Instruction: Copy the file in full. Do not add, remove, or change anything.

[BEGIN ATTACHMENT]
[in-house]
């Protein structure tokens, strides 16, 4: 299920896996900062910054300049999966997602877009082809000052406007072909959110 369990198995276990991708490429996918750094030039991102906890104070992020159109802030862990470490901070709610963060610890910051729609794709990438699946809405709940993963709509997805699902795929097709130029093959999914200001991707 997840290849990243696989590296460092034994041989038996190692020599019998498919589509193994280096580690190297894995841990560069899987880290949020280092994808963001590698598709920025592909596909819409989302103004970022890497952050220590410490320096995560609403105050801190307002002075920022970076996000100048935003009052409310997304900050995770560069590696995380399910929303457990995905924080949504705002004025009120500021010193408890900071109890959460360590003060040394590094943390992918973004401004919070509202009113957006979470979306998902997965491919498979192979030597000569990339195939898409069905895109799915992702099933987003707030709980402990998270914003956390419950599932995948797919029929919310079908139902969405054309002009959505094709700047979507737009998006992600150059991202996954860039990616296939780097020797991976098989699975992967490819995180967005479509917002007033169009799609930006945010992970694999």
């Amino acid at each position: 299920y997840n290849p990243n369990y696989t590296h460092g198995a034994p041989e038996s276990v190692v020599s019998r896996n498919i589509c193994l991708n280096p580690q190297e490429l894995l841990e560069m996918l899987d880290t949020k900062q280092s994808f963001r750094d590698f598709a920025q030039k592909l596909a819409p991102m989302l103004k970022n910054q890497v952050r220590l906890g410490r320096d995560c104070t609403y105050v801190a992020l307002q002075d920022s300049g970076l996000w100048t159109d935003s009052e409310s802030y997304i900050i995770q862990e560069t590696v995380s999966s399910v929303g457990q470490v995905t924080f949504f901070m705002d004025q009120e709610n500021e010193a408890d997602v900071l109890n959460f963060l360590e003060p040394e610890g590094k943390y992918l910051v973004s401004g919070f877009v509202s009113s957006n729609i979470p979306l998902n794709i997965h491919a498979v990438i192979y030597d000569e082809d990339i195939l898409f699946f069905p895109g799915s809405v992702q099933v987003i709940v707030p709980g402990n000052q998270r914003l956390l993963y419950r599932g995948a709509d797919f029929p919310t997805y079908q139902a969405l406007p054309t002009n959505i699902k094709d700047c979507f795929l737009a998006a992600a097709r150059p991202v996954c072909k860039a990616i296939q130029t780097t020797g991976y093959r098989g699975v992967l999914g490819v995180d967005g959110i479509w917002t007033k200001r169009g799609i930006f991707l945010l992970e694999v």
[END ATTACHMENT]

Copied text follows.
[in-house]
């Protein structure tokens, strides 16, 4: 299920896996900062910054300049999966997602877009082809000052406007072909959110 369990198995276990991708490429996918750094030039991102906890104070992020159109802030862990470490901070709610963060610890910051729609794709990438699946809405709940993963709509997805699902795929097709130029093959999914200001991707 997840290849990243696989590296460092034994041989038996190692020599019998498919589509193994280096580690190297894995841990560069899987880290949020280092994808963001590698598709920025592909596909819409989302103004970022890497952050220590410490320096995560609403105050801190307002002075920022970076996000100048935003009052409310997304900050995770560069590696995380399910929303457990995905924080949504705002004025009120500021010193408890900071109890959460360590003060040394590094943390992918973004401004919070509202009113957006979470979306998902997965491919498979192979030597000569990339195939898409069905895109799915992702099933987003707030709980402990998270914003956390419950599932995948797919029929919310079908139902969405054309002009959505094709700047979507737009998006992600150059991202996954860039990616296939780097020797991976098989699975992967490819995180967005479509917002007033169009799609930006945010992970694999």
């Amino acid at each position: 299920y997840n290849p990243n369990y696989t590296h460092g198995a034994p041989e038996s276990v190692v020599s019998r896996n498919i589509c193994l991708n280096p580690q190297e490429l894995l841990e560069m996918l899987d880290t949020k900062q280092s994808f963001r750094d590698f598709a920025q030039k592909l596909a819409p991102m989302l103004k970022n910054q890497v952050r220590l906890g410490r320096d995560c104070t609403y105050v801190a992020l307002q002075d920022s300049g970076l996000w100048t159109d935003s009052e409310s802030y997304i900050i995770q862990e560069t590696v995380s999966s399910v929303g457990q470490v995905t924080f949504f901070m705002d004025q009120e709610n500021e010193a408890d997602v900071l109890n959460f963060l360590e003060p040394e610890g590094k943390y992918l910051v973004s401004g919070f877009v509202s009113s957006n729609i979470p979306l998902n794709i997965h491919a498979v990438i192979y030597d000569e082809d990339i195939l898409f699946f069905p895109g799915s809405v992702q099933v987003i709940v707030p709980g402990n000052q998270r914003l956390l993963y419950r599932g995948a709509d797919f029929p919310t997805y079908q139902a969405l406007p054309t002009n959505i699902k094709d700047c979507f795929l737009a998006a992600a097709r150059p991202v996954c072909k860039a990616i296939q130029t780097t020797g991976y093959r098989g699975v992967l999914g490819v995180d967005g959110i479509w917002t007033k200001r169009g799609i930006f991707l945010l992970e694999v």